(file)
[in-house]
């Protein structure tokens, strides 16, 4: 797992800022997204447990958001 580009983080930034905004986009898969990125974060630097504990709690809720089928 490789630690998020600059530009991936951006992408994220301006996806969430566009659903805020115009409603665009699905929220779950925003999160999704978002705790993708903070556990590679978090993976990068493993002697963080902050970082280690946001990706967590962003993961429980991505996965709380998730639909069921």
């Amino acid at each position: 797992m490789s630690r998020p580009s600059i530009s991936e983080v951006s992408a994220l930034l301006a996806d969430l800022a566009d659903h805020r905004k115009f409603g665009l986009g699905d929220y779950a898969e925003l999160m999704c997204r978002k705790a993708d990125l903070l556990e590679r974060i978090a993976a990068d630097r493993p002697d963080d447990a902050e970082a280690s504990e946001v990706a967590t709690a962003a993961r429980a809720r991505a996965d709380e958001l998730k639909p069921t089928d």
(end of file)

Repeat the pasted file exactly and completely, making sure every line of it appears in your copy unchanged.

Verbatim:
[in-house]
């Protein structure tokens, strides 16, 4: 797992800022997204447990958001 580009983080930034905004986009898969990125974060630097504990709690809720089928 490789630690998020600059530009991936951006992408994220301006996806969430566009659903805020115009409603665009699905929220779950925003999160999704978002705790993708903070556990590679978090993976990068493993002697963080902050970082280690946001990706967590962003993961429980991505996965709380998730639909069921």
């Amino acid at each position: 797992m490789s630690r998020p580009s600059i530009s991936e983080v951006s992408a994220l930034l301006a996806d969430l800022a566009d659903h805020r905004k115009f409603g665009l986009g699905d929220y779950a898969e925003l999160m999704c997204r978002k705790a993708d990125l903070l556990e590679r974060i978090a993976a990068d630097r493993p002697d963080d447990a902050e970082a280690s504990e946001v990706a967590t709690a962003a993961r429980a809720r991505a996965d709380e958001l998730k639909p069921t089928d």